Will Bydureon become the next metformin?
While it may seem like the FDA is doing everything within their power to take away tools used to fight diabetes, this is not the first, and sadly probably won’t be the last time the agency was overly conservative in approving a potentially ground breaking therapy option. Although widely prescribed today there was time when many believed metformin would never make it to the market. Since history has a way of repeating itself, it may be useful to take a look back at how metformin almost never made it.
Way back in 1957, three researchers working for the US Vitamin Company discovered a drug called Phenformin. The following year clinical trials began and the drug was approved by the FDA in 1995. Marketed as DBI by Ciba-Geigy the drug was considered a major hit until the late 70’s when it was discovered patients using the drug experienced a high incidence rate of lactic acidosis, a condition which was fatal in 50% of the cases. The FDA intervened and the drug was officially withdrawn from the market in November 1978.
Metformin, also from the biguanide class of drugs, was actually discovered way back in the 1920’s. The drug was largely ignored until the mid 1940’s when researchers discovered the drug could reduce glucose levels and in 1957 French physician Jean Sterne published the first clinical trial of metformin as a treatment for diabetes. The United Kingdom first approved the drug in 1958, followed by Canada in 1972. Yet the FDA did not approve the drug until 1995. Today metformin is the most widely prescribed anti-diabetic agent with more than 42 million prescriptions filled in 2009. It is not in overstatement to say that metformin is the standard of care and first choice among physicians when treating their patients with type 2 diabetes.
Yet Metformin almost never made it to market, thanks in large part to the issues that lead to Phenformin being withdrawn from the market in 1978. Like metformin, phenformin is also from the biguanide class of drugs, and given the issues with the drug it does make perfect sense that the FDA would take a long and hard at metformin before approving the drug. However, should it have not taken 37 years for metformin to be approved? Did they agency not see the same data that allowed the U.K. to approve the drug in 1958, or Canada in 1972?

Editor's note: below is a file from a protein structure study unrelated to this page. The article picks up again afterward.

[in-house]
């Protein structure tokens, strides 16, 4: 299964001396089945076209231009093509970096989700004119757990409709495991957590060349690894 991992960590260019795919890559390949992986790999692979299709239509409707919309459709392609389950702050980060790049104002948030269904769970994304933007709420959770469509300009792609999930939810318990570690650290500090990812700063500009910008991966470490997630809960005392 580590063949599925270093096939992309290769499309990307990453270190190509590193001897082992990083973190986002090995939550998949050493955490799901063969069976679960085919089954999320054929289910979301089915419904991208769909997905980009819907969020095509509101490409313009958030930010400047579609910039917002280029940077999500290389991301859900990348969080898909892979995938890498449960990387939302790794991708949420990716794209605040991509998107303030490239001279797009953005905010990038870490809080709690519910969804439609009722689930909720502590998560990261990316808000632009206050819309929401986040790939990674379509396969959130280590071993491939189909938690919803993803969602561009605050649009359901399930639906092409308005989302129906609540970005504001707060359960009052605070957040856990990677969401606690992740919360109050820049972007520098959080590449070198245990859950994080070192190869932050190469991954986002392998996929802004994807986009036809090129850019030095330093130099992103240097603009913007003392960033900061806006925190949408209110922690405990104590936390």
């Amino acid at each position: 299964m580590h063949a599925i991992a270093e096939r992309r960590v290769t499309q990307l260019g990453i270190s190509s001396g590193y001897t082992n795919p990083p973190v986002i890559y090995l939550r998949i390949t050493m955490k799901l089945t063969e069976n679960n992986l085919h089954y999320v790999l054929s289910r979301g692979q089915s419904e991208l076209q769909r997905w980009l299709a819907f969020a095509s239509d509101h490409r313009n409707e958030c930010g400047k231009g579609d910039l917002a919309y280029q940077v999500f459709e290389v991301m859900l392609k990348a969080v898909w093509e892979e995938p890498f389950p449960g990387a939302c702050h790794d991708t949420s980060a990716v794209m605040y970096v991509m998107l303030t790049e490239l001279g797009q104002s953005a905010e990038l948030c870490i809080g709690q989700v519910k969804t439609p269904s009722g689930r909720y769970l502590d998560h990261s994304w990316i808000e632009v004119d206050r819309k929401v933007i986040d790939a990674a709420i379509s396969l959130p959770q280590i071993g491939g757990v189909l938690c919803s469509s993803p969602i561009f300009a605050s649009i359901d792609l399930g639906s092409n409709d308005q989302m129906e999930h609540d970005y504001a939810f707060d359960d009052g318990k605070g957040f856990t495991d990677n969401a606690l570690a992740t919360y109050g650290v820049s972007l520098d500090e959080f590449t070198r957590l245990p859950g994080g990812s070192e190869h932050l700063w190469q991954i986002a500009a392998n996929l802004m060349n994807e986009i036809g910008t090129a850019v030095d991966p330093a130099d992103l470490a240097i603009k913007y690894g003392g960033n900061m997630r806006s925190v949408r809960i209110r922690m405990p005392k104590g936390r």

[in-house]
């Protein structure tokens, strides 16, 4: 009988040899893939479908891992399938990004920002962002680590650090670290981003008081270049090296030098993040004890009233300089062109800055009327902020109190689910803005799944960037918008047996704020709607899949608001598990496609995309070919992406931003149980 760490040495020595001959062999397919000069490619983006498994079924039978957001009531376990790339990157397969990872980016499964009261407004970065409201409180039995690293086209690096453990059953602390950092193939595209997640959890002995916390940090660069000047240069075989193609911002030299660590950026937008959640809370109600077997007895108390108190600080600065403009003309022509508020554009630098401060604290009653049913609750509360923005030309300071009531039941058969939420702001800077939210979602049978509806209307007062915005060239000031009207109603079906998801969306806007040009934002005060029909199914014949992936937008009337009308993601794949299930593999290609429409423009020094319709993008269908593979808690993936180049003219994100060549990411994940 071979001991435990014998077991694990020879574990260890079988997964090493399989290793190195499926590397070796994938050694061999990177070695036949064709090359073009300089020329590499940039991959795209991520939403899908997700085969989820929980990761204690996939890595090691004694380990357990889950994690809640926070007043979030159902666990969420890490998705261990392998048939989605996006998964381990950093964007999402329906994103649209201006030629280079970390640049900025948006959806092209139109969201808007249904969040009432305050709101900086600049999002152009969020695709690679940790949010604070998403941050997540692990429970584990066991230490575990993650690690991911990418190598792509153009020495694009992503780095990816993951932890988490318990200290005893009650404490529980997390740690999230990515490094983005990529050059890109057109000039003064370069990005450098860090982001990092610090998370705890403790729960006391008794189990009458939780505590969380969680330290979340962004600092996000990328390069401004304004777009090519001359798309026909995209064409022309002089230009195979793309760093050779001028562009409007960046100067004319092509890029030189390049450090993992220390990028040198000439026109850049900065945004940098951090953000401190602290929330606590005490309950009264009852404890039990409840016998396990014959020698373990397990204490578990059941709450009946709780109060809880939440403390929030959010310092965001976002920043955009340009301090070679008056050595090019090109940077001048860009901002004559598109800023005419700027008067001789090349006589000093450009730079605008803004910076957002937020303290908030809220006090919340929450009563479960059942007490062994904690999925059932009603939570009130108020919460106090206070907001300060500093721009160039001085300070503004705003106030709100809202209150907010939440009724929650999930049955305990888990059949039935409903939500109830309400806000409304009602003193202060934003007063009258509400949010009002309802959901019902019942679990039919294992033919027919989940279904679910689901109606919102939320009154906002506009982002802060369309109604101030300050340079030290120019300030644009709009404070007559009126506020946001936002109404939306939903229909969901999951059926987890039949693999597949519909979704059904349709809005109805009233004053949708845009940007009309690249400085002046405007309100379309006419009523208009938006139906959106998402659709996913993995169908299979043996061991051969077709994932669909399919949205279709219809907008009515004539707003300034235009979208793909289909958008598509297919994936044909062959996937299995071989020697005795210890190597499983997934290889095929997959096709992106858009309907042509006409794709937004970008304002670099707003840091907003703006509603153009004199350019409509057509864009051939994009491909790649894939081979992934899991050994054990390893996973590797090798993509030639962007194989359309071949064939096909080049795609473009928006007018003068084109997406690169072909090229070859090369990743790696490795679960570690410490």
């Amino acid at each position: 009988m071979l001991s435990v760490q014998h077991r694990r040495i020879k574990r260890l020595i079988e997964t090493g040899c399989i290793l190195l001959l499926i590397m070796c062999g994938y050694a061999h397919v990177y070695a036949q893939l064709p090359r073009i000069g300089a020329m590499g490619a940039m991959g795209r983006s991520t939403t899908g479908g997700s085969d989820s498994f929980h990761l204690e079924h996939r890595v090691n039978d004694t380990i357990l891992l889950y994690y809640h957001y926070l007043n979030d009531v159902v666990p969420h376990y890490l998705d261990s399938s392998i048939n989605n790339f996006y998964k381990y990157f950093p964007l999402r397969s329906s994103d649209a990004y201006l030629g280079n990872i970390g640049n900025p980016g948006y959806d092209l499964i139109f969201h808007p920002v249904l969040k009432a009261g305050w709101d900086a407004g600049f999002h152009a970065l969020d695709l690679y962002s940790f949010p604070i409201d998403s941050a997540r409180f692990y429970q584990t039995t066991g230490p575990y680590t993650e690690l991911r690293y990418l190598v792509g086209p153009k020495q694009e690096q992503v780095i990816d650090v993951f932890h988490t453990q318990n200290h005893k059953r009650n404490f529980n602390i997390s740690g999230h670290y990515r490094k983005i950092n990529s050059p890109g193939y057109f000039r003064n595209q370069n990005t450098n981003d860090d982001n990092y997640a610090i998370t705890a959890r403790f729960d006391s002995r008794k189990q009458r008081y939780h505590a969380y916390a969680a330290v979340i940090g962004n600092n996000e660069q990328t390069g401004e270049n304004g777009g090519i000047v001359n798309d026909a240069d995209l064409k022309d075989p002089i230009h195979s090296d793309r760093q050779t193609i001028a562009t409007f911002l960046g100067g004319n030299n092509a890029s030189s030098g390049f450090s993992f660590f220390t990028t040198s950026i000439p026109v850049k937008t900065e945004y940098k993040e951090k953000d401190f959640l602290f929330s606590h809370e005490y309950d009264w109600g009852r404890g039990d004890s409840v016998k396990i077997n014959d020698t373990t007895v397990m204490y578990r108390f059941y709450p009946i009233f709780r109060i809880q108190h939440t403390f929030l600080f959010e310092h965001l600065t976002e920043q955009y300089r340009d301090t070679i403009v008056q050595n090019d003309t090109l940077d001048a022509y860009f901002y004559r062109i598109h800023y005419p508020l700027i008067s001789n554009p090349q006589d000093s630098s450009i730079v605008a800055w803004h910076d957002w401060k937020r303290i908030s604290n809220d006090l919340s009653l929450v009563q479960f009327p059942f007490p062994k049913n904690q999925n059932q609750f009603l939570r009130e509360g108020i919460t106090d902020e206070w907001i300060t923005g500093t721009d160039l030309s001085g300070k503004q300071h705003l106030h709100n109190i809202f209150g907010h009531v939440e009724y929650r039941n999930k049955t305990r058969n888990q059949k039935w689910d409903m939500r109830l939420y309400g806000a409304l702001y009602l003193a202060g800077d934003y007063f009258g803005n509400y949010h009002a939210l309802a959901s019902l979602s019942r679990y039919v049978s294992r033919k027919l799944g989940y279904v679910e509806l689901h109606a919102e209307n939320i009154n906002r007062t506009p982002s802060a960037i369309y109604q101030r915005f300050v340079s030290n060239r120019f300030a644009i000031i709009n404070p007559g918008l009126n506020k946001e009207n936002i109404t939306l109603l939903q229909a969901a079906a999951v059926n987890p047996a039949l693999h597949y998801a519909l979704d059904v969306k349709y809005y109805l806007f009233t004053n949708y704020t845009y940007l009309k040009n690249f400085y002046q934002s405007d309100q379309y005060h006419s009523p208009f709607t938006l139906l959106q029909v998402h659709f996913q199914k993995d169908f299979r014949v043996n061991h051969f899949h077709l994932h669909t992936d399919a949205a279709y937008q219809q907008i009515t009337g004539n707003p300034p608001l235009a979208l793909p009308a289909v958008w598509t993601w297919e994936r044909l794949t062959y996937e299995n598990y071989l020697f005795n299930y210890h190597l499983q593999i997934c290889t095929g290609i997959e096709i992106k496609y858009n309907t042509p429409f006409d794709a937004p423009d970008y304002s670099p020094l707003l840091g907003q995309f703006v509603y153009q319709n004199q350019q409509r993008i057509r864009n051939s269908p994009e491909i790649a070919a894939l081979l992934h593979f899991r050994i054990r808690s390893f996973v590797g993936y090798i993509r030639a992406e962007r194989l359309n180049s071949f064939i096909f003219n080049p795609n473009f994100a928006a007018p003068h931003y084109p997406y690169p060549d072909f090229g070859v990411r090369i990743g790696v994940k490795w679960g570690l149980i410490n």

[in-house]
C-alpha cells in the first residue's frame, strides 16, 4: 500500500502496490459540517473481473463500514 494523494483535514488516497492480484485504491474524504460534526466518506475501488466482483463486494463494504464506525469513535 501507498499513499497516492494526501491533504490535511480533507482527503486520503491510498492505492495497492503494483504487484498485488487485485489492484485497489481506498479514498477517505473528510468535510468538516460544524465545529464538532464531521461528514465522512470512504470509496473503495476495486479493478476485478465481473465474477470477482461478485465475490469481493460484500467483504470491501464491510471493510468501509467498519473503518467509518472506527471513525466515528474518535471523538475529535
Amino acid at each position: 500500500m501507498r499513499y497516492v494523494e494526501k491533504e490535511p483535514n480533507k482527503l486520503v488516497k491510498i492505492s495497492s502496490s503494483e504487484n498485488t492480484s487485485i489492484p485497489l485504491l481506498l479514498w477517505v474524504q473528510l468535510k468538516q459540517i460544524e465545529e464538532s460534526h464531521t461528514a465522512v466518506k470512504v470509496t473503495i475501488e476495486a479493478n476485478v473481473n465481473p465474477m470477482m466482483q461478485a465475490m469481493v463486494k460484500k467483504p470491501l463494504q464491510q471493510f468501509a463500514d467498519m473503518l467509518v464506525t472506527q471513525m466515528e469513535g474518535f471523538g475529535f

As noted earlier history has a strange way of repeating itself and the metformin/phenformin is a perfect example of the FDA being overly cautious. Yes it is perfectly understandable that the agency would seek detailed data on metformin and yes it also understandable they would be skeptical given the experience with phenformin. It’s even reasonable that they would take longer to approve the drug here in the US, given the differences between the US, the U.K. and Canada. As it has been said many times the Americans and the British are two common people separated by a common language. And it understandable that our good neighbors to the north would move quicker than we do after all they invited the great game of ice hockey.
What is not understandable is the gap of time between when the drug became available in the U.K and when it became available here in the US. Frankly that isn’t a gap, that’s a hole the size of the Grand Canyon. The scarier thought is just how perilously close the agency came to not approving the drug. Just as things stand today, back in 1995 diabetes was major and growing problem. Just as today, back in 1995 patients needed more not less options for treating their diabetes. Just as today, the agency was not focused on science but operating from a perspective of fear, the fear of making a mistake.
There are also other parallels between metformin and Bydureon. Just as Bydureon is not the perfect drug or silver bullet for treating type 2 diabetes neither is metformin. Metformin has well known gastrointestinal side effects and there are patients who cannot tolerate metformin therapy. Still looking at the overall risk/reward profile of metformin the benefits of the drug clearly outweigh the risk factors. Additionally if a patient cannot tolerate metformin there are other therapy options available. This is also the case with Bydureon.
Pause for a moment and think of how things may have been different had metformin been available in the 1960’s or 70’s. Would we be facing a diabetes epidemic as we are today? Would therapy non-compliance be the issue it is today? Would we still be facing a situation where nearly two-thirds of all patients are not adequately controlling their diabetes? Frankly there is no way we can answer these questions. The simple fact is we will never fully understand the impact of the FDA lengthy approval process for metformin, we can only see the results of their overly cautious approach.
Let’s hope for the sake of the millions of patients with type 2 diabetes that the FDA does not take another 37 years to approve Bydureon. Let’s hope the agency learns from their past mistakes and approves this desperately needed medication. We’re all for being diligent and thorough but it is equally dangerous to experience paralysis by analysis. Finally let’s hope that the agency understand that there is no such thing as truly adverse event free medication and that there will risks with any drug. That they take the benefits and risks into consideration side by side and conclude that the Bydureon risk/reward profile is acceptable, especially in light of the fact that patients with diabetes need newer and better medications.
The one thing we don’t want to see is history repeating itself yet again. This would be a true injustice and as Abraham Joshua Heschel wrote; “An act of injustice is condemned, not because the law was broken, but because a person has been hurt.”